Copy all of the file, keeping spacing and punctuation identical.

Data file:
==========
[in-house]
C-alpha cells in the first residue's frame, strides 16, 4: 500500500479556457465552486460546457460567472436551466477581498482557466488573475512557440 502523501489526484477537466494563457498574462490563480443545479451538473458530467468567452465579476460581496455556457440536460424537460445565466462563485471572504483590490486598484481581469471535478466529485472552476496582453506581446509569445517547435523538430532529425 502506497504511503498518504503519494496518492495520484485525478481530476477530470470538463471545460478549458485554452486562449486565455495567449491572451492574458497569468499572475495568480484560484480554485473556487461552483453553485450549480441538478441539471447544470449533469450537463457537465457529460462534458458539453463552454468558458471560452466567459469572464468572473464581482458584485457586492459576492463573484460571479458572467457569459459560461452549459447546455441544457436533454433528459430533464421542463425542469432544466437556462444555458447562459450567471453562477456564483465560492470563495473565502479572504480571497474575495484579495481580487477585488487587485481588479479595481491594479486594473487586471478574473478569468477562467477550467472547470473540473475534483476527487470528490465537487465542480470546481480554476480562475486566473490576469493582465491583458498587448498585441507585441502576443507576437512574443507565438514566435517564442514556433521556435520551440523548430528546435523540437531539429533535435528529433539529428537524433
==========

[in-house]
C-alpha cells in the first residue's frame, strides 16, 4: 500500500479556457465552486460546457460567472436551466477581498482557466488573475512557440 502523501489526484477537466494563457498574462490563480443545479451538473458530467468567452465579476460581496455556457440536460424537460445565466462563485471572504483590490486598484481581469471535478466529485472552476496582453506581446509569445517547435523538430532529425 502506497504511503498518504503519494496518492495520484485525478481530476477530470470538463471545460478549458485554452486562449486565455495567449491572451492574458497569468499572475495568480484560484480554485473556487461552483453553485450549480441538478441539471447544470449533469450537463457537465457529460462534458458539453463552454468558458471560452466567459469572464468572473464581482458584485457586492459576492463573484460571479458572467457569459459560461452549459447546455441544457436533454433528459430533464421542463425542469432544466437556462444555458447562459450567471453562477456564483465560492470563495473565502479572504480571497474575495484579495481580487477585488487587485481588479479595481491594479486594473487586471478574473478569468477562467477550467472547470473540473475534483476527487470528490465537487465542480470546481480554476480562475486566473490576469493582465491583458498587448498585441507585441502576443507576437512574443507565438514566435517564442514556433521556435520551440523548430528546435523540437531539429533535435528529433539529428537524433